I'll turn 38 this summer. I have 3 kids ages 9,5,3. If I retake A&P, the soonest I could apply to schools is when I am 39/40 and start when I am 40. But I need to consider the cost and time requirement for 2 years of schooling. Would my wife be able to support us during that time, etc. Something more realistic is starting school at 45 to have a few years to save money and have the kids be more self-sufficient. What are the considerations for starting school at 40-45?
I am racking my brain trying to devise a plan to get back to school. It is a weird predicament I am in it seems, but I can't imagine I am the only 40-something person with a Biology degree that wants to go back to school for a medical career. But here is the problem:
My degree (BSE in Biology) is 21 years old and therefore I have to retake the prereqs to get into a PA program. For the PA Program at UMKC it's 37 hours of prereqs in which I've had all but 9 hours. UMKC require they be 7 years old or less.
I have to be working towards a degree to receive financial aid. Taking prereqs is not working towards a degree.
I cannot work towards another Biology degree because to be admitted to do that, the new degree has to have 30 hours of classes I have not already taken.
Therefore I am not able to receive financial aid because my BSE in Biology was very thorough.
I have gained a lot of experience the last 21 years, but I have not amassed a fortune that could help me pay for school.
So the question is, how do people in my situation pay to retake their prereqs for a medical career? The PA programs don't accept my classes because they are too old (I don't blame them, I do need to brush up on my Biology and Chemistry) but I cannot come back to take them because I already have a degree and can't declare a different Biology major because I've had almost all those classes before, therefore I cannot receive financial aid.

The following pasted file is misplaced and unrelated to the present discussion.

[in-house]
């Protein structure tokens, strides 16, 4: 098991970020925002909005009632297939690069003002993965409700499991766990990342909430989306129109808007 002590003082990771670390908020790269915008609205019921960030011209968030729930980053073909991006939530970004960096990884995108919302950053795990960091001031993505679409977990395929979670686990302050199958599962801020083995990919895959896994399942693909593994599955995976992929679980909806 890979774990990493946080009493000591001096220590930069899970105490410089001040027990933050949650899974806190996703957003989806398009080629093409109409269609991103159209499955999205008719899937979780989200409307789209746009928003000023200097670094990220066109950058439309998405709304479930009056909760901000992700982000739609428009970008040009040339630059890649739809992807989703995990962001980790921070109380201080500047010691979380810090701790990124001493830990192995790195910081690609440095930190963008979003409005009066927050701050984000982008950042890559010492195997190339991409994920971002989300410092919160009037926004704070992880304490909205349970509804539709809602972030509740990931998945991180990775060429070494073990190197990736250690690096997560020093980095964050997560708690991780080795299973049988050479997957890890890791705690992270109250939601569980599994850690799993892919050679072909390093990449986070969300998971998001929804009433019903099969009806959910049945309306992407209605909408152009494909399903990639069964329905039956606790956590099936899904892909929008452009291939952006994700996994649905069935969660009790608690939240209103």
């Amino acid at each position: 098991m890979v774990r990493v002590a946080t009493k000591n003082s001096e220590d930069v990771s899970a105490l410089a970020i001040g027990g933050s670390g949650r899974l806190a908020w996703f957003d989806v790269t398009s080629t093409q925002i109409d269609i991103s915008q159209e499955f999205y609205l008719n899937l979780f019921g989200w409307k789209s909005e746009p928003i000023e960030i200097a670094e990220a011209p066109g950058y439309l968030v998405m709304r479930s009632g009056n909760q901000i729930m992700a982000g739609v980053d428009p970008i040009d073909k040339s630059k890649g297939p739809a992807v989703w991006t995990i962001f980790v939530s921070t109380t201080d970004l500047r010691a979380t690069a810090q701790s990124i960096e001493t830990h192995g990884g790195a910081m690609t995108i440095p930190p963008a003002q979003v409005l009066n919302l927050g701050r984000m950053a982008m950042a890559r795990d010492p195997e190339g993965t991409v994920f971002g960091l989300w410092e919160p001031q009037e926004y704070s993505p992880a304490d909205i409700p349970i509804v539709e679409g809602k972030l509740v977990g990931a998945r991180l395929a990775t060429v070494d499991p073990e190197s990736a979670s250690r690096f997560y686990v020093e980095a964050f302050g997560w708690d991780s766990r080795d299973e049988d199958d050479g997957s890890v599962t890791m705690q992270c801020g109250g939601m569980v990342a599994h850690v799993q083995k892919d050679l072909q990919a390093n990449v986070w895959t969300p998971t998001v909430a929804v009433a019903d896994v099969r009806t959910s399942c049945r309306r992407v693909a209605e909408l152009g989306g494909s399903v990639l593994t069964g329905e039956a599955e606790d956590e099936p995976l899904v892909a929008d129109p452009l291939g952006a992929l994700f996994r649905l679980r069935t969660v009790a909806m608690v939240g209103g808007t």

Also, I have not decided on being a PA on a whim, I first decided in 1995 that I wanted to do it, but life took me on quite the journey to get to this spot.
Any ideas? Feel free to forward this to anyone you think could help.
Thanks so much!
I am 44 and have been a medical device professional (clinical, sales, marketing, market development) for 20+ years. I studied pre-med and biomedical engineering in undergraduate school and also received an MBA 10 years ago. I am ready for a career change and ready to make the leap into a new profession but I have to admit it is TERRIFYING to make such a big change.
I'd be interested to email or phone other people who have been in my same situation to get perspective and advice.
Topics of concern:
A) Do I need to retake ALL of the pre-requisite courses? Is there a way to get a pass on some based on work experience?
B) Finances: I need to continue working full-time until I start school to pay off current debt and make ends meet once I start school. I have 3 kids under 9 and I am the primary financial support. How do I fit classes into the evening with a demanding job? How is it going to feel to invest ALOT of money and time into getting this degree and then take a significant pay cut (I am currently making $155,000 per year as a marketing manager)? Can financial aid help pay for living expenses if needed? Is it better to save money right now or to pay down debt? Will I receive less financial aid if I have money in the bank?
C) I have worked in medical devices with patients and physicians my whole career. I was in the field for 7 years with patient contact. ny comments on how this type of experience is viewed in the PA world?
D) Are there a lot of other students in their 40s in PA school? What is the median age in most programs? I will be 46 if I get accepted in the next open admission cycle.
Thanks for the insight.